Measuring the complexity of general practice consultations: development and validation of a complexity measure

Chris Salisbury, Sarah Lay-Flurrie, Clare R Bankhead, Alice Fuller, C Murphy, Barbara A Caddick, José M. Ordóñez-Mena, Tim A Holt, Brian D. Nicholson, Rafael Perera, F D Richard Hobbs

Research output: Contribution to journalArticle (Academic Journal)

Abstract

Background: The complexity of general practice consultations may be increasing and vary in different settings. Testing these hypotheses requires a measure of complexity.

Aim: To develop a valid measure of general practice consultation complexity applicable to routine medical records.

Design: Delphi study to select potential indicators of complexity followed by cross-sectional study to develop and validate a complexity measure.

Setting: English general practices.

Method: An online Delphi study over two rounds involved 32 general practitioners to identify potential indicators of consultation complexity. The cross-sectional study used an age-sex stratified random sample of 173,130 patients and 725,616 general practice face-to-face consultations from 2013/14 in the Clinical Practice Research Datalink. We explored independent relationships between each indicator and consultation duration using mixed effects regression models, and revalidated findings using data from 2017/18. We assessed the proportion of complex consultations in different age-sex groups.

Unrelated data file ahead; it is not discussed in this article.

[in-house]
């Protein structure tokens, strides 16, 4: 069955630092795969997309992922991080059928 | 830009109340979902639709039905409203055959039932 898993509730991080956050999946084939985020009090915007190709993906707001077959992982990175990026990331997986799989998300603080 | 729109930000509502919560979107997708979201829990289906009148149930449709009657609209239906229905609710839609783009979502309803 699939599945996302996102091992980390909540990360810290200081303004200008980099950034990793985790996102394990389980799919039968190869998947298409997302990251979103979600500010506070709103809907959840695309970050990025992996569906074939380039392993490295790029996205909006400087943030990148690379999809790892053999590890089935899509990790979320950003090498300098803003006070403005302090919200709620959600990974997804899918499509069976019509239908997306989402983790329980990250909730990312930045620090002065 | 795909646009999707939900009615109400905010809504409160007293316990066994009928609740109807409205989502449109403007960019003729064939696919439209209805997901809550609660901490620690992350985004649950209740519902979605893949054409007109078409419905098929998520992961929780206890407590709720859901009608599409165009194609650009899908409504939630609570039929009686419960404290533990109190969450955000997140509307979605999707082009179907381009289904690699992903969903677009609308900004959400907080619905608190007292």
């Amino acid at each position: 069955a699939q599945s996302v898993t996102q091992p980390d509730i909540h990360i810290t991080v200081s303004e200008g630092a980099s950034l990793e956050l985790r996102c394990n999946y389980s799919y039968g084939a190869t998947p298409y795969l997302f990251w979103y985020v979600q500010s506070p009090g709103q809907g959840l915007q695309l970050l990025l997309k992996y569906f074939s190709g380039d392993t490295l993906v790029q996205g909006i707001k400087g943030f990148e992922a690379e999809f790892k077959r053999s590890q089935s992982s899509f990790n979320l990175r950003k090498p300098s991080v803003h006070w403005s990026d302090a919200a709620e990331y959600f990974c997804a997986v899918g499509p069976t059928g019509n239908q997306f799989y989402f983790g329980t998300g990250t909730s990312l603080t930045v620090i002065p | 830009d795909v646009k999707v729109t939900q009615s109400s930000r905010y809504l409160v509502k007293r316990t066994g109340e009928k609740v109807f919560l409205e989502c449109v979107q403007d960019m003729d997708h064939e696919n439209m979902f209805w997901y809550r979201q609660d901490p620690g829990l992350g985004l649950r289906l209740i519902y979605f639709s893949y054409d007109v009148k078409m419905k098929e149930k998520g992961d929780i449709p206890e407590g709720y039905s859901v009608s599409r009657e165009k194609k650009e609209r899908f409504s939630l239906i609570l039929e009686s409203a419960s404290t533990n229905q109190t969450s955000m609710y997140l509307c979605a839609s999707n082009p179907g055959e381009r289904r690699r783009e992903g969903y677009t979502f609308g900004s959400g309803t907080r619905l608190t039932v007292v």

Results: After two rounds, the Delphi panel endorsed 34 of 45 possible complexity indicators. In the cross-sectional study, after excluding factors because of low prevalence or confounding, 17 indicators were retained. Defining complexity as the presence of any of these factors, 308,370 consultations (42.5%) were complex. Mean duration of complex consultations was 10.49 minutes, compared to 9.64 minutes for non-complex consultations. The proportion of complex consultations was similar in men and women but increased with age.

Conclusion: Our consultation complexity measure has face and construct validity. It may be useful for research, management and policy, informing decisions about the range of resources needed in different practices.
Original languageEnglish
JournalBritish Journal of General Practice
Publication statusAccepted/In press - 13 Nov 2020

Keywords

  • general practice
  • Delphi technique
  • cross-sectional studies
  • office visits
  • risk adjustment

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